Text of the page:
In the recent events of Uttarakhand’s glacier burst and Himanchal Pradesh glaciers surface area shrinking, greenhouse effect, and Indonesia and Congo’s volcano eruption we can say that this ecosystem is depleting continuously which is impacting many of us on a day-to-day basis, yet we all often ignore and hold ourselves to take steps to improve it. It is our responsibility to protect our environment and to restore it for our future generations to come. Ecosystem restoration involves preventing, halting, and reversing the degradation of ecosystems.

We often hear news about cataclysmic events like unexpected floods, severe air pollution, volcanic eruption, tsunamis, rapid degradation of coastlines, erratic cyclones, global warming, the disappearance of forests, wildlife, and rich biodiversity across the world, and its all because of environmental imbalance.

What are Environment Pollution and Environmental law?

According to the Britannica dictionary, Environmental pollution is the addition of any substance (solid, liquid, or gas) or any form of energy (such as heat, sound, or radioactivity) to the environment at a rate faster than it can be dispersed, diluted, decomposed, recycled, or stored in some harmless form.

The major kinds of pollution, usually classified by the environment, are air pollution, water pollution, and land pollution. Modern society is also concerned about specific types of pollutants, such as noise pollution, light pollution, and plastic pollution. Pollution of all kinds can have negative effects on the environment and wildlife and often impacts human health and well-being.

According to Black’s law dictionary environmental law

Environmental protection laws in India in the field of law dealing with the maintenance and protection of the environment, including preventive measures such as the requirements of environmental impact, as well as measures to assign liability and provide cleanup for incidents that harm the environment.

Environmental law in India

Our constitution under Part IVA (Art 51A-Fundamental Duties) levy a duty on every citizen to protect and improve the natural environment including forests, lakes, rivers, and wildlife, and to have compassion for living creatures. Further, the Constitution of India also under Part IV (Art 48A-Directive Principles of State Policies) provides that the State shall endeavor to protect and improve the environment and to safeguard the forests and wildlife of the country.

Law regulating environment protection are as follows:

  • The National Green Tribunal Act, 2010

This act has been enacted with the intent to provide for the establishment of a National Green Tribunal (NGT) for the effective and swift disposal of cases relating to environmental protection and conservation of forests and other natural resources.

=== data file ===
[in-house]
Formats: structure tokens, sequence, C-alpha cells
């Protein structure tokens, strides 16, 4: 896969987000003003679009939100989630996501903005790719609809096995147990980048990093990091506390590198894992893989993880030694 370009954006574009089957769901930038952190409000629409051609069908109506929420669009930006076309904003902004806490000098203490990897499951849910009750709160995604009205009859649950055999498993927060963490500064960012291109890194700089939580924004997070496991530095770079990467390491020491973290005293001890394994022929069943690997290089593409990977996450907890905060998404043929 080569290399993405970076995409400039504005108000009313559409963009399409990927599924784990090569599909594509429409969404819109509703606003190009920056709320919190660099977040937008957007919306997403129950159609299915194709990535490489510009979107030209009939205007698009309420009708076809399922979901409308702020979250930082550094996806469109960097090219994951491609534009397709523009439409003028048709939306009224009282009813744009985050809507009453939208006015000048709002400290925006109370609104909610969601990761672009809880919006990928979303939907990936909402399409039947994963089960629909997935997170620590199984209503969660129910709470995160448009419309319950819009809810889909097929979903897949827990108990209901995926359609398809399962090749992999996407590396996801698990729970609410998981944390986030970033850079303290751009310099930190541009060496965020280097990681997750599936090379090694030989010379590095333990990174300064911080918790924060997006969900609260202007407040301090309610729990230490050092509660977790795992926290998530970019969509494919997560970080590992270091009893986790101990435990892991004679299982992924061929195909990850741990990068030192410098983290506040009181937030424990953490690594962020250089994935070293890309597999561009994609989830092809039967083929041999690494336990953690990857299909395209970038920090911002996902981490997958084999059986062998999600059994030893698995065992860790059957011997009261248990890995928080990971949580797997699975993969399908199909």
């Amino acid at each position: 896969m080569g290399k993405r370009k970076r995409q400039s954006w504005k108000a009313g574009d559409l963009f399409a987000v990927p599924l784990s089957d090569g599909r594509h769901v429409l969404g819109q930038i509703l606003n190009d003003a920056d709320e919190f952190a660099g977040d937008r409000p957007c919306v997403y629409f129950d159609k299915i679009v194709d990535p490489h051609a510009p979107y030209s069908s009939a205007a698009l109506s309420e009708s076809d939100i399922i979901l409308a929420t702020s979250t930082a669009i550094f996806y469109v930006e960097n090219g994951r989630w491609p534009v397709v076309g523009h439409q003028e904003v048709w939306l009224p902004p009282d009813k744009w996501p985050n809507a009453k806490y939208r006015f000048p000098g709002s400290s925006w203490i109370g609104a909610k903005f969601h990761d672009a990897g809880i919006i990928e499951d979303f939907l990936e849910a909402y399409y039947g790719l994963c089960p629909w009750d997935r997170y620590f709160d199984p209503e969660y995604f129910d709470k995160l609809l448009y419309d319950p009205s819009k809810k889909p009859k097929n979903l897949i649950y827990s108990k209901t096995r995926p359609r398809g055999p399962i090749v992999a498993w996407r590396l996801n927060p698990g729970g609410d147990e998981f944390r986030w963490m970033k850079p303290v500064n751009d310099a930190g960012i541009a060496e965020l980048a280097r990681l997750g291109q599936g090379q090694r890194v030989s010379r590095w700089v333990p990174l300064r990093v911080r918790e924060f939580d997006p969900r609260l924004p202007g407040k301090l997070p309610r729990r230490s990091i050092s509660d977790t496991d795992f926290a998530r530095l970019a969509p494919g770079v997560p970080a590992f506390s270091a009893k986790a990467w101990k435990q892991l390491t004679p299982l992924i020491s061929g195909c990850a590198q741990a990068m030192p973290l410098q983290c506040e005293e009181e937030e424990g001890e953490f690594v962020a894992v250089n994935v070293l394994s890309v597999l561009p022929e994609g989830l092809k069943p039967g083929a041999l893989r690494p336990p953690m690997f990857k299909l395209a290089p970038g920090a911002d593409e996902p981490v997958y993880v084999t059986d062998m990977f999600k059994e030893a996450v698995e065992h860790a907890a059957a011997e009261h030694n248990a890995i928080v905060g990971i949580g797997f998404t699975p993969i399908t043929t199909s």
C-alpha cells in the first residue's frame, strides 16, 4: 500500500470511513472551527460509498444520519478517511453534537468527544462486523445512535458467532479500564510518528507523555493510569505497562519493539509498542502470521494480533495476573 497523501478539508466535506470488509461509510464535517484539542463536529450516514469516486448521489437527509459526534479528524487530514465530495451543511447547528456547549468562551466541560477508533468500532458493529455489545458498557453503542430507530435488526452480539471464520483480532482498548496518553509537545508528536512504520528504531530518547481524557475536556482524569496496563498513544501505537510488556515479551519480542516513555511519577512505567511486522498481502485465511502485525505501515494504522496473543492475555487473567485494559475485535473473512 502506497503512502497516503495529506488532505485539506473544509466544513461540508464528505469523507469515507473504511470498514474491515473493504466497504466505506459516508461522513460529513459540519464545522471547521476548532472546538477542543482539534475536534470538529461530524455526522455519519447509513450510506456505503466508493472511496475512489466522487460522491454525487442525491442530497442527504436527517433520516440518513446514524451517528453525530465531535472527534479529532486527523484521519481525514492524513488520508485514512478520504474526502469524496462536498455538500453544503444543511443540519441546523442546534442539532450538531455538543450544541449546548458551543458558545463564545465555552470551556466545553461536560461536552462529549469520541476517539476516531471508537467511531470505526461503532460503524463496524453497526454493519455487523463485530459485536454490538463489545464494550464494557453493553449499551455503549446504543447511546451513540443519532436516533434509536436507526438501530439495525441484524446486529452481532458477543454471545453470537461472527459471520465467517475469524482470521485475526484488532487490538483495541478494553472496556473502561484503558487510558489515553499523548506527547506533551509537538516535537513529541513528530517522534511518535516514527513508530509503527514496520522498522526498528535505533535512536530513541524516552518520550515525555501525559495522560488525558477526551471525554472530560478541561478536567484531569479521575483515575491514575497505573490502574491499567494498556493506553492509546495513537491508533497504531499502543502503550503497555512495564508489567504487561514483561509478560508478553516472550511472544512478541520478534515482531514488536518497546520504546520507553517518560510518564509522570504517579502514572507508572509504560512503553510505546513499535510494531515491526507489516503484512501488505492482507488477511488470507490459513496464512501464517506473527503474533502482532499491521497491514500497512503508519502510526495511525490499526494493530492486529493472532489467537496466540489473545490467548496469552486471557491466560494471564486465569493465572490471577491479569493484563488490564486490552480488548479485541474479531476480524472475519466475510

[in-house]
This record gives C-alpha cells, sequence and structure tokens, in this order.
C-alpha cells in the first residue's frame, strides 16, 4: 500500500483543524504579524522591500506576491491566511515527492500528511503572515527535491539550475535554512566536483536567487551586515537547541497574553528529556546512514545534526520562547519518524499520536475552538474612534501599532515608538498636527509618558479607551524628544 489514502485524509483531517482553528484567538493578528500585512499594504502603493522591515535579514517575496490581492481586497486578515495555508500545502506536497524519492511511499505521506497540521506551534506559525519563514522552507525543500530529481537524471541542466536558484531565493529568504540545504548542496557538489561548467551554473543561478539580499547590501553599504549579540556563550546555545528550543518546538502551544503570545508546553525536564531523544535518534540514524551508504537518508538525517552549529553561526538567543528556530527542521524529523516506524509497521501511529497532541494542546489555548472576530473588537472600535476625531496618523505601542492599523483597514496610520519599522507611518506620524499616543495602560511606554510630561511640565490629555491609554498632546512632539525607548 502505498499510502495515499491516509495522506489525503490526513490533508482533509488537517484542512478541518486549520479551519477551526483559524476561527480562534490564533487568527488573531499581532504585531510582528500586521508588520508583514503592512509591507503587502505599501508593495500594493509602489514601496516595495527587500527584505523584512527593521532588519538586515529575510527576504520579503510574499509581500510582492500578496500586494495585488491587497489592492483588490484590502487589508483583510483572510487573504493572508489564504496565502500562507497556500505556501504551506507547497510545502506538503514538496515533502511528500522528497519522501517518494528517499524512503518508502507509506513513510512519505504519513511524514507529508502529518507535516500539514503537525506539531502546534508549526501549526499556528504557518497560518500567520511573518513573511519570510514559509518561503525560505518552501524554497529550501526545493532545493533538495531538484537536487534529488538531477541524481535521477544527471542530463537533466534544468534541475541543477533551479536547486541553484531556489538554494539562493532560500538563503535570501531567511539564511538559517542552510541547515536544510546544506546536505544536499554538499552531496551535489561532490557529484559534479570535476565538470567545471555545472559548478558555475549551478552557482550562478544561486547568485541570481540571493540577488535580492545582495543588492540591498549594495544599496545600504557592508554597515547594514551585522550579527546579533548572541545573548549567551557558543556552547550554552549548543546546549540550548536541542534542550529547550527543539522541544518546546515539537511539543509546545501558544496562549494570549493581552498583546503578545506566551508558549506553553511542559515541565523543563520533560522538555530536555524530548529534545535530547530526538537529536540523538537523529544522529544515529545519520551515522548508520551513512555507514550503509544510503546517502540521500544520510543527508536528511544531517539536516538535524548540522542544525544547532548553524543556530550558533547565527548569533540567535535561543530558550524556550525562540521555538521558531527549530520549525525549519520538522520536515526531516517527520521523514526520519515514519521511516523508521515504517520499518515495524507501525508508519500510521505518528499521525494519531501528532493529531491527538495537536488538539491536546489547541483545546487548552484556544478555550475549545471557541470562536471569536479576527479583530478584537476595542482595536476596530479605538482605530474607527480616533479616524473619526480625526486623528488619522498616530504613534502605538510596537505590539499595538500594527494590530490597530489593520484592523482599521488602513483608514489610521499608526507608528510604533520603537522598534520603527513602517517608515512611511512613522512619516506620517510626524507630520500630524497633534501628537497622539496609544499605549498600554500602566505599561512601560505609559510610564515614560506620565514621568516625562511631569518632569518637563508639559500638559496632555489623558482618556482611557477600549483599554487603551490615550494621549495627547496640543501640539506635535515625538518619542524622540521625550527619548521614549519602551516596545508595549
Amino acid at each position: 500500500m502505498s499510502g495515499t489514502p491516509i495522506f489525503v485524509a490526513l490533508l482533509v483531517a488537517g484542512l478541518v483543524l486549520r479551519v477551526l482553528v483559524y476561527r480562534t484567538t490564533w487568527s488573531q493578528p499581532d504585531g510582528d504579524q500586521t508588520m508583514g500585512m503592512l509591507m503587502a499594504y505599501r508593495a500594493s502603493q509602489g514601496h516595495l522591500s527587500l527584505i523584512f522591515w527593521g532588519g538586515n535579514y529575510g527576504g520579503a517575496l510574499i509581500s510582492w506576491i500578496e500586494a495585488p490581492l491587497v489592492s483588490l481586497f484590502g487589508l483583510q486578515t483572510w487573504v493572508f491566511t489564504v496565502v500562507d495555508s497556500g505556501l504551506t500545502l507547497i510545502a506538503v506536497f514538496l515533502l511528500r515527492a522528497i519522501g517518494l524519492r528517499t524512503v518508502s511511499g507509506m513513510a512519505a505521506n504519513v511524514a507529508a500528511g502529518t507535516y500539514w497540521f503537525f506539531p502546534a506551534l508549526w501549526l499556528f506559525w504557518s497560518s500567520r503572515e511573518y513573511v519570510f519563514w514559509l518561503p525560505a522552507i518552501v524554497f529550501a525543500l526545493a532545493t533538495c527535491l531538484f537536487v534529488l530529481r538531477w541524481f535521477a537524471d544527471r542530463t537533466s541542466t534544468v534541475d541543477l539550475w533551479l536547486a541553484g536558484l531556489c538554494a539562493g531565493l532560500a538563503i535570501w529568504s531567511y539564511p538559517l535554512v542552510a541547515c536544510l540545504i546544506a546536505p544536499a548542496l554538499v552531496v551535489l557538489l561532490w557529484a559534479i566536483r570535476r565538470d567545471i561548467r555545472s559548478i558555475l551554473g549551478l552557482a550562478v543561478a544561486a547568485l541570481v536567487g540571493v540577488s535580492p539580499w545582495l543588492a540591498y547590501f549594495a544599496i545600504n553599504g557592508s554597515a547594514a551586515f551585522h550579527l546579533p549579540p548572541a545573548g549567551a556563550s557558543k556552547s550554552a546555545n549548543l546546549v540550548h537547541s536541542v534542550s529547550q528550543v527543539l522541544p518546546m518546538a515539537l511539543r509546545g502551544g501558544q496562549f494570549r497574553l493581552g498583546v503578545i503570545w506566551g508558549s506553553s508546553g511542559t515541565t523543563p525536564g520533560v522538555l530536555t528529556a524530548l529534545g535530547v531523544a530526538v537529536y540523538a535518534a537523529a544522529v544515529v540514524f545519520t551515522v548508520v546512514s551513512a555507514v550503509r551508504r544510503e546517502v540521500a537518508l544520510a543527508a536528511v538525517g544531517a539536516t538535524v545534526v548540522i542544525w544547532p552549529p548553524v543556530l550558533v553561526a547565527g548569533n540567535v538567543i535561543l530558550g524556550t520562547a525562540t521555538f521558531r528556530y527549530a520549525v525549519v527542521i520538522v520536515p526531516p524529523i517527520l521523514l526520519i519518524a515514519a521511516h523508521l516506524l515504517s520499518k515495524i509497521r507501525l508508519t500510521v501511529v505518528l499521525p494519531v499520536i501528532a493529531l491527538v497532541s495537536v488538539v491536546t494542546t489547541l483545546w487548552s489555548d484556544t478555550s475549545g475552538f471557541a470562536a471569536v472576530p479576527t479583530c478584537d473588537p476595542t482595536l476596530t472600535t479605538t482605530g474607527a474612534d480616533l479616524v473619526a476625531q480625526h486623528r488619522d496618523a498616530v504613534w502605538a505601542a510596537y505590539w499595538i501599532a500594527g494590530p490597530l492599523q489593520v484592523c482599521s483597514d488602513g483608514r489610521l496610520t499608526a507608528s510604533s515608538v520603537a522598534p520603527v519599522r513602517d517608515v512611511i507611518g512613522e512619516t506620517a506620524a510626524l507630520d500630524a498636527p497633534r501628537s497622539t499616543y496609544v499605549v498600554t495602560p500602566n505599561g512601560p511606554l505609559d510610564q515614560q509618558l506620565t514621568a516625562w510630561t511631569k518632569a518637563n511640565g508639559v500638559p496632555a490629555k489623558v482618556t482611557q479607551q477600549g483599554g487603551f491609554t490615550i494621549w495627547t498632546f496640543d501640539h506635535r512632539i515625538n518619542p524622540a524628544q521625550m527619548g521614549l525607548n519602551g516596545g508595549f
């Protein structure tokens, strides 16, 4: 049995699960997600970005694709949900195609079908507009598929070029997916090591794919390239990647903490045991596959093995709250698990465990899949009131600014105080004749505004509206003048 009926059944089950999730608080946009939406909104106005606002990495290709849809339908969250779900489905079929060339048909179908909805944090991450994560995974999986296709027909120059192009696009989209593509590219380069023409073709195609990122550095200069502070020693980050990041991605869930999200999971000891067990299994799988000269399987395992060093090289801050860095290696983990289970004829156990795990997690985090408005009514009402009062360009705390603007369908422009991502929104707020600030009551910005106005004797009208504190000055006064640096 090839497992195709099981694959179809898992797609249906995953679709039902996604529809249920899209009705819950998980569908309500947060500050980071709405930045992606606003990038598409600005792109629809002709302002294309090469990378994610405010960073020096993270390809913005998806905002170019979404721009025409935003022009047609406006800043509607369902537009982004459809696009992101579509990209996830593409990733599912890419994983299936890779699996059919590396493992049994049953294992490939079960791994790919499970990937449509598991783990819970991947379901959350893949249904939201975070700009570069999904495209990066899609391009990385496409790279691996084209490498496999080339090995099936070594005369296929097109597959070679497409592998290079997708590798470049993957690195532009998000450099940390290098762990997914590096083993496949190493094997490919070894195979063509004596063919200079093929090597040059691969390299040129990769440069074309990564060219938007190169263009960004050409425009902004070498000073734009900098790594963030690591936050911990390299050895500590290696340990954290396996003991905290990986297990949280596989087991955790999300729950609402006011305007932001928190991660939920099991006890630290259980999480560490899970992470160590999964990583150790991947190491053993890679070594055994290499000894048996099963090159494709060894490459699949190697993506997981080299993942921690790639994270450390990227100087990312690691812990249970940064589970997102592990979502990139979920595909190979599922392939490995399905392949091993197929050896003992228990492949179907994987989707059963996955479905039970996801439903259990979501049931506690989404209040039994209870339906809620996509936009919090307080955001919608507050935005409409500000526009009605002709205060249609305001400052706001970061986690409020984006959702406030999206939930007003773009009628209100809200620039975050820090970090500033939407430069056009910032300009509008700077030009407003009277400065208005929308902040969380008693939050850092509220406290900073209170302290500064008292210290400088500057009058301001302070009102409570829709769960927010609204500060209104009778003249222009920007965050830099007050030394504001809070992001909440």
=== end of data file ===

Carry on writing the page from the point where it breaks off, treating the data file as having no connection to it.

• The Air (Prevention and Control of Pollution) Act, 1981

This Act was enacted to provide for the prevention, control and abatement of air pollution and for the establishment of Boards at the Central and State levels with a view to carrying out the aforesaid purposes and to resolve the problems related to air pollution. The Air Act also seeks to combat air pollution by prohibiting the use of polluting fuels and substances, as well as by regulating appliances that give rise to air pollution.

  • The Water (Prevention and Control of Pollution) Act, 1974

This act was enacted to provide for the prevention and control of water pollution and to maintain and restore wholesomeness of water. It also provides for the establishment of Boards for the prevention and control of water pollution with a view to carry out the aforesaid purposes. The Water Act also prohibits the discharge of pollutants into water bodies beyond a given standard and lays down penalties for non-compliance.

  • The Environment Protection Act, 1986

This act was enacted to provides for the protection and improvement of the environment and to establishes the framework for studying, planning and implementing long-term requirements of environmental safety. It was formulated to provide a framework for the coordination of central and state authorities established under the Water Act, 1974 and the Air Act.

  • The Hazardous Waste Management Regulations, etc.

This was enacted to guide the manufacturing, storage, and import of hazardous chemicals, management of hazardous waste, and to lay down the proper disposal, segregation, transport of infectious wastes. Moreover, it also enables the municipalities to dispose of municipal solid waste in a scientific manner.

  • The Forest Conservation Act, 1980

This act was formed to help conserve our nation’s forests. It provides for restrictions and regulations for the de-reservation of forests or use of forest land for non-forest purposes without the prior approval of the Central Government.

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